Applying Continuous Improvement to Survey Design

Photo by Matt Ridley on Unsplash

I love it when companies survey their current and potential users. As a user, I feel reassured that their future directions will likely increase in value and convenience to me. As an idea person, I love the opportunity to share my thoughts with people in a position to act on them.

As much as I enjoy channeling my product manager mindset through user surveys, I only complete about half of the surveys I start. Sometimes, I close the browser tab after ten minutes of unpaid clicking and typing through a stream of screens with no end in sight. The words, “in detail,” are another turn-off. If I put in the time to write a detailed essay, it better be on this blog where all 30 of my followers can see it 😂 The most common X-out factor, though, is when I’m limited to choosing from multiple partially accurate (or completely inaccurate) boxes. I figure the company isn’t targeting people like me and move on, recognizing that the company’s future directions are likely to lead away from my needs.

Now that I’m working with multiple startups on their product-market fit journeys and experiencing the joy of finding new personas whose needs our products meet, I want to do more than X out. I want to help companies seeking my user feedback understand demographics they might be overlooking. Yet, when a survey doesn’t create space to portray my use case or needs accurately, tracking down other avenues to provide my insights rarely feels like a meaningful use of my time, especially since most product communities I’ve encountered seem focused on bugs rather than ideas.

I recognize that many companies aren’t set up to act on feedback that doesn’t fit predefined perceptions about users. I also recognize that many companies do want feedback that expands their view of their users. It’d be nice to have an easy way to tell these categories apart.

Solutions I’ve thought of:

  • For multiple choice questions:
    - Allow for selecting multiple categories and optionally ask the respondent to clarify how they fit multiple categories.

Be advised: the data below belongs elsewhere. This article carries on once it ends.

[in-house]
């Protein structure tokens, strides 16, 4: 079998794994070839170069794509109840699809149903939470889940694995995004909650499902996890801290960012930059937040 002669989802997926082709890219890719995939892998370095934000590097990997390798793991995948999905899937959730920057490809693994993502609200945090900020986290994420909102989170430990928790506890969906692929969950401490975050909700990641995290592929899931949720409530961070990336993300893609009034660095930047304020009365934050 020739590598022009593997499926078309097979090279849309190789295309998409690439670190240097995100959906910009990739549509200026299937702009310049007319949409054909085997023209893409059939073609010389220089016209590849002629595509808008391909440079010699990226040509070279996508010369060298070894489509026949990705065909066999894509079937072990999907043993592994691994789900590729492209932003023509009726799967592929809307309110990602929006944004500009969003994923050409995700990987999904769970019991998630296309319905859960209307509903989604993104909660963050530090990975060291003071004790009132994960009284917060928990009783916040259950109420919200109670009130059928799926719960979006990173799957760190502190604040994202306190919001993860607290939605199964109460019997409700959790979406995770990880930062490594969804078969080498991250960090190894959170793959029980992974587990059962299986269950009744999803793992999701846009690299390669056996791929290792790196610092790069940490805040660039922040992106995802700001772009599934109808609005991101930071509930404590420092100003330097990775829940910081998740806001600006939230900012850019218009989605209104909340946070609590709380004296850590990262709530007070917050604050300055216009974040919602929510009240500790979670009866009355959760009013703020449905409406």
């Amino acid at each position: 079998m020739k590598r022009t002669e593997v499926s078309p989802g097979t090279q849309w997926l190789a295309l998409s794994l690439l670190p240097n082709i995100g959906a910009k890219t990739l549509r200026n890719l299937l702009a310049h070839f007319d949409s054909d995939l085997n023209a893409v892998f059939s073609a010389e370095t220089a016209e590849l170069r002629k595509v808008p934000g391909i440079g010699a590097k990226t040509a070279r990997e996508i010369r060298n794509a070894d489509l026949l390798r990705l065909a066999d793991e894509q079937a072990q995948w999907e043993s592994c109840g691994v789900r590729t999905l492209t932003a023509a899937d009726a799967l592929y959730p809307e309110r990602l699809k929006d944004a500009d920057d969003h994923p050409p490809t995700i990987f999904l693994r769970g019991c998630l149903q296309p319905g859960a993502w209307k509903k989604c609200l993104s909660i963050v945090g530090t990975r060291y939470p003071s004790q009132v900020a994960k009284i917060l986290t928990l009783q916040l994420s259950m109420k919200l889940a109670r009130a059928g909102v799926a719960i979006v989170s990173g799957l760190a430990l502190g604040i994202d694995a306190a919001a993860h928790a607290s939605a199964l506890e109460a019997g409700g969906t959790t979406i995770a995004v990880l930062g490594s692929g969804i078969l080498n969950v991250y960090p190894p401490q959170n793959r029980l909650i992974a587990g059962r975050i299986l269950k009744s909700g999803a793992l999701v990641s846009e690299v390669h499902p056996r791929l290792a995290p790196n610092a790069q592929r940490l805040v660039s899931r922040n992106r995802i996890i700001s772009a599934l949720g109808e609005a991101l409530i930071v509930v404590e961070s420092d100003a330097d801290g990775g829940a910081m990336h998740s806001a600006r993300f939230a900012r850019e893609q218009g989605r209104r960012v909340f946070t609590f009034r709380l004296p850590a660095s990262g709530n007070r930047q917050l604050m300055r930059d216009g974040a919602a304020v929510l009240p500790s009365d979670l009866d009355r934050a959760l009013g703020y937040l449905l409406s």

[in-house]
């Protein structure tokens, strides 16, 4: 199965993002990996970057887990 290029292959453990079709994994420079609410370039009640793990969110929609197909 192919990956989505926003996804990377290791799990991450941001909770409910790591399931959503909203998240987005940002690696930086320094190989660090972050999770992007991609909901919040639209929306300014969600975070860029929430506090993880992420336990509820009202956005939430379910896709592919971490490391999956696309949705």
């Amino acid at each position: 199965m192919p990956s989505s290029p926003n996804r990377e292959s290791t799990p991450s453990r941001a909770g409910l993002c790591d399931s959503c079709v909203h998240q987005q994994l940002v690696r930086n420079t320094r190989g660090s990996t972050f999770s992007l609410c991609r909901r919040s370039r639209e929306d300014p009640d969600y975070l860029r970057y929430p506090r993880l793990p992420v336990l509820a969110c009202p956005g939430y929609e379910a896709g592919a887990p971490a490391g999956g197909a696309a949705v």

- Include an “other” category with a text field for any multiple choice question where the choices don’t cover the entire human race.
  • Include a space for feedback on the survey itself, ideally at the top for people who don’t feel completing the survey as it is is worth their time.
  • Make every question optional and allow for submitting partially completed surveys, to highlight frustration points along the survey and show which questions users do and don’t feel served by.

Continuous improvement on products, designs, and ideas is limited by a company’s access to current and potential users’ experience. Though user research aims to mitigate bias, surveys can easily cater to some groups better than others and lead to biased samples or responses. Eliminating bias and understanding the truth is a continuous process, but organizations don’t have to do it alone if they create quick, easy, and flexible ways for users to join the discussion.

Call to action: How can you make it easier for your users, team, or friends and family to check your biases.




Facts & opinions on human centered design, community, & tech, work & online cultures. Welcome to my controverse. Twitter: @RubberQuackery Clubhouse: @qubit

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